A tophus (tophi when used in the plural form) is a large deposit of uric acid crystals in the body. They show up in people who have hyperuricemia (high levels of uric acid in the blood) that has turned into the disease called gout, which is when needle-like uric acid crystals deposit themselves into the body's joints, tissue and tendons. Usually when tophi form, a person’s gout has progressed to a stage called chronic tophaceous gout (also called Harrison Syndrome). About 25% of gout sufferers will develop tophi.
Tophi generally form in the joints, bones and cartilage throughout the body. Common places include the toes, elbows, knees, ankles, fingers and ears. They can also appear in the kidneys and nose.
Tophi usually appear about 10 years after a gout diagnosis, but they can pop up at any time. They are generally painless in the beginning and show themselves in the form of a visible lump in the joint. Sometimes tophi group together and grow large enough that they break through the skin. In some cases, the lumps grow so big that they must be amputated in order for the body to function regularly. Therefore, it is important to not ignore tophi when they first begin to form.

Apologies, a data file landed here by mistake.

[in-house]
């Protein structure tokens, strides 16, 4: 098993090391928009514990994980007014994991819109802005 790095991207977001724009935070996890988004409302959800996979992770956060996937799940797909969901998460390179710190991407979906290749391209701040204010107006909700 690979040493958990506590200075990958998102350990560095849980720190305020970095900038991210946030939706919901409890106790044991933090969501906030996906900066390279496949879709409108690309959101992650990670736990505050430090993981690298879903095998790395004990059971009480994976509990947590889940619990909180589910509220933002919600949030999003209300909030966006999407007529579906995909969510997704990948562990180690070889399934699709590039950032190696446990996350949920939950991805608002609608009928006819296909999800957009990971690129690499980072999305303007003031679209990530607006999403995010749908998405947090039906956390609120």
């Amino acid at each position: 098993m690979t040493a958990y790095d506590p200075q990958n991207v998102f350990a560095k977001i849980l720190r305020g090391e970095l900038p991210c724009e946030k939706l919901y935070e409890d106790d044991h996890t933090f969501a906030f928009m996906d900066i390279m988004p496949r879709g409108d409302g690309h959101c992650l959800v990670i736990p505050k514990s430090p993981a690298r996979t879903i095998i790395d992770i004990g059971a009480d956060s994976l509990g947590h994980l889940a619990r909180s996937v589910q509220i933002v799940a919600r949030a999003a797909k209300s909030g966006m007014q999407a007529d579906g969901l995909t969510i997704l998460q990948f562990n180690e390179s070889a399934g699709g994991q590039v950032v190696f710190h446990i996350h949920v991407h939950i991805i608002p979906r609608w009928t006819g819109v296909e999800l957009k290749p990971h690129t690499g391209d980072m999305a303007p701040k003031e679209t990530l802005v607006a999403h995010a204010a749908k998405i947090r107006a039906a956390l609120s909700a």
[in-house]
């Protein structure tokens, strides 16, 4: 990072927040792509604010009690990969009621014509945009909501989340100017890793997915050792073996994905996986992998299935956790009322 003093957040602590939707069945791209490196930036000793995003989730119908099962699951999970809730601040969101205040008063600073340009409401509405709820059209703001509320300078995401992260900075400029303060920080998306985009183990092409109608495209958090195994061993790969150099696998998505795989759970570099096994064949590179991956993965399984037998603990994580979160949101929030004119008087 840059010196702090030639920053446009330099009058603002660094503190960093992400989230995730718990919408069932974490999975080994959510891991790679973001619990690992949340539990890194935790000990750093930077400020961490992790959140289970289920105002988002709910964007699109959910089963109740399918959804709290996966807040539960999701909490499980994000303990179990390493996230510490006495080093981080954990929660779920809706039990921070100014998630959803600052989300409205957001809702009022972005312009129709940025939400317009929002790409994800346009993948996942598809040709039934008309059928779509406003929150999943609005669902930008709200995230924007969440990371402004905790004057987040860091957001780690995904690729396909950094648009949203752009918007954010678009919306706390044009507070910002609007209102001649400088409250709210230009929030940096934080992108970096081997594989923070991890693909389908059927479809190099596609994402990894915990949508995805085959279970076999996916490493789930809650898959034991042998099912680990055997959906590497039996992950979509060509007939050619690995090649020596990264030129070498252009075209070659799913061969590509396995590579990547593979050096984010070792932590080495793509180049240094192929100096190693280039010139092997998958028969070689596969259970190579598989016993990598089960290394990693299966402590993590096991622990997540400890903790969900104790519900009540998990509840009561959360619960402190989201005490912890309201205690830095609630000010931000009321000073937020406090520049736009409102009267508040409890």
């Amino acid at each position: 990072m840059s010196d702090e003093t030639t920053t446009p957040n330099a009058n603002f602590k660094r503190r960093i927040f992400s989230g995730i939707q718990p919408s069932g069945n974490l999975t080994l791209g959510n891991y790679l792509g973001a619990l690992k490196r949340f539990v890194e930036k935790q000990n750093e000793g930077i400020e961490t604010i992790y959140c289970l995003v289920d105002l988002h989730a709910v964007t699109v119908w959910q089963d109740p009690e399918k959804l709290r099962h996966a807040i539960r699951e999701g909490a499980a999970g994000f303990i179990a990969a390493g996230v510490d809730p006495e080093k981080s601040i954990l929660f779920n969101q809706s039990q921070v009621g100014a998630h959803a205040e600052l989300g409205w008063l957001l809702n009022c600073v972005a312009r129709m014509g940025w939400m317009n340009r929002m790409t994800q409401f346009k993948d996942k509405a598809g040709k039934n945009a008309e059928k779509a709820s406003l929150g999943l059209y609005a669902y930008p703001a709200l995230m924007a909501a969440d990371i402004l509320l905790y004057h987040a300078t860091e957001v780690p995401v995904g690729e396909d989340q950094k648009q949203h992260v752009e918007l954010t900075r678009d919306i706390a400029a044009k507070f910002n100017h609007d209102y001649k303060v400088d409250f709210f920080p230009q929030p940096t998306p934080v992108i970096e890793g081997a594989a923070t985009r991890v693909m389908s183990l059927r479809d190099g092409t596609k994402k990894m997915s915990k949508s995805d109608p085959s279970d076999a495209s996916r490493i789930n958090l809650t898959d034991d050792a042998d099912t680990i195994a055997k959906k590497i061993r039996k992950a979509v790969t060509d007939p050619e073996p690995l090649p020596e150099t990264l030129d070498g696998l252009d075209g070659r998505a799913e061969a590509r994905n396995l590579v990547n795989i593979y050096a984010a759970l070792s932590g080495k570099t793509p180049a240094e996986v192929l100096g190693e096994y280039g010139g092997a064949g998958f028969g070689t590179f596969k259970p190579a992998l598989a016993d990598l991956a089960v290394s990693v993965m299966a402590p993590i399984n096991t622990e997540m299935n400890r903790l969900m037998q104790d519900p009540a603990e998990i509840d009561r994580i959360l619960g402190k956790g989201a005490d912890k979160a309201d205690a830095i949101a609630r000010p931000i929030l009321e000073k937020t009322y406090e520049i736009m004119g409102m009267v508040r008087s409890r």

Diet and increased water intake can help prevent tophi from forming, but usually medication and/or surgery is needed to keep them at bay. The drug Krystexxa can help quickly shrink tophi, as can Uloric.
Ways to help prevent tophi include following a diet low in purines (avoiding seafood, steak and alcohol), drinking plenty of water, engaging in regular physical activity, refraining from tobacco use and following your doctor’s recommendations.